What if you could do your part to end the war in Ukraine — one phone call at a time?
It helps if, like Paulius Senūta, you speak Russian.
“I wanted to know about how much you know about what’s happening in Ukraine," Senūta said.
He and a group of friends in Lithuania created the “Call Russia” project last month to chip away at Kremlin propaganda.
“In a country like Russia where everything is banned, paradoxically, you get phone numbers of people online so we can download them and we can call them," Senūta said.
After downloading 40 million Russian numbers, he and his friends coded this new website.
A yellow button on the home page generates a random phone number of a Russian citizen.
Using the platform, Russian-speaking volunteers worldwide have already made over 125,000 calls.
NEWSY'S BEN SCHAMISSO: How can I counter Russian propaganda on my own? How do you recommend people go about those calls?
PAULIUS SENŪTA: What you should do is to try to tell people about the humanitarian catastrophe that's happening in Ukraine — people dying, children dying, cities just been demolished. They are human beings. They have human sympathies.
Evidence of atrocities committed by Russian troops in Ukraine is shocking the world. But at home, most Russians know little about it.
Russian President Vladimir Putin has criminalized any dissent or independent reporting about the war. It’s a crime to call the war a war. The Kremlin and state media call it a “special military operation.”
A Russian TV host said it's called this, "...when the main objective is peace. We don’t attack residential buildings; we don’t bomb peaceful civilians. We are forcing peace in Ukraine.”
Researchers estimate that two thirds of Russians approve of Putin’s actions in Ukraine.
But Senūta says if they knew the full story, they would be less supportive.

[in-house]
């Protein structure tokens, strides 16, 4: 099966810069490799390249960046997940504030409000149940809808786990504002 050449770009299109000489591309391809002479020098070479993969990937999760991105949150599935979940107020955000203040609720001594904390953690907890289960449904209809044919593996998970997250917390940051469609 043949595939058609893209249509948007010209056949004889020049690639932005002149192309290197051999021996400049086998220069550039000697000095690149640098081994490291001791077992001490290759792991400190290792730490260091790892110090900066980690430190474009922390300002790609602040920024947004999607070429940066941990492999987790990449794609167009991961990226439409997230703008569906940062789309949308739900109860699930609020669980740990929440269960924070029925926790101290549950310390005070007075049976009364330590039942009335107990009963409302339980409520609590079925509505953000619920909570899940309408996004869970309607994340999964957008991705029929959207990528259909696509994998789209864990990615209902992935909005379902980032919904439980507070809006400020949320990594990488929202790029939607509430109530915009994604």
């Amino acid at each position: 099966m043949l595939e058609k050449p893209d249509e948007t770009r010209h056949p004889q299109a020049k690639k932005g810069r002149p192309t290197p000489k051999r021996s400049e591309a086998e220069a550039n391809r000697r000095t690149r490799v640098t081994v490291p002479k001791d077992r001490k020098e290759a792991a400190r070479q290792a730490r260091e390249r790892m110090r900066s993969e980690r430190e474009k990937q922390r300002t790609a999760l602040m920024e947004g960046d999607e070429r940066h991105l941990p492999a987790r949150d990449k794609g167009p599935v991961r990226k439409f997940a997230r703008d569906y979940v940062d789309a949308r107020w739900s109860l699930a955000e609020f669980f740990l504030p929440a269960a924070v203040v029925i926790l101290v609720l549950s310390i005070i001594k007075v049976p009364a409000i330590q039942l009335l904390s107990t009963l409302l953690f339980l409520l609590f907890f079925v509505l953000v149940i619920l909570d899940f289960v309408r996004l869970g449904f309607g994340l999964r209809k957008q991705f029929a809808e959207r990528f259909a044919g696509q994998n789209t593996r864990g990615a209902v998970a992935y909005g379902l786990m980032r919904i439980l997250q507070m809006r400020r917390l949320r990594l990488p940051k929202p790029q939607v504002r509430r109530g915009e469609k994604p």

“When Germans lost the war and the German population discovered what Nazis were doing, they were appalled," Senūta said. "They couldn't believe it, right? Because again, they didn't know. The narrative was twisted and so forth. Exactly same thing here.”
You never know what you get when you call a random number, but according to Senūta, 25% of all volunteer calls have been quality conversations. However, one Russian woman recently told him she was Putin’s daughter.
“And she's like, ‘Daddy, there's this crazy Lithuanian calling, come here,'" Senūta said. "And I'm like, ‘Madam, why are you doing this? You know, I just want to talk with you about what is happening in Ukraine.' But she doesn't care about it, like ‘Daddy, daddy, daddy, come see the Lithuanian!’ So yes, that was a really freaky call.”
Freaky calls aside, Senūta says he and other volunteers are learning invaluable lessons about how to change brainwashed minds.
“We can't go the way like you've been wrong all your life, and I think we need to feed truth in packages," Senūta said. "You set up a mechanism that starts working by itself, where over a period of time, people will change their minds."
That’s what keeps Senūta going — the belief that even though it’s a long shot, changing enough Russians’ minds about the war could help stop it.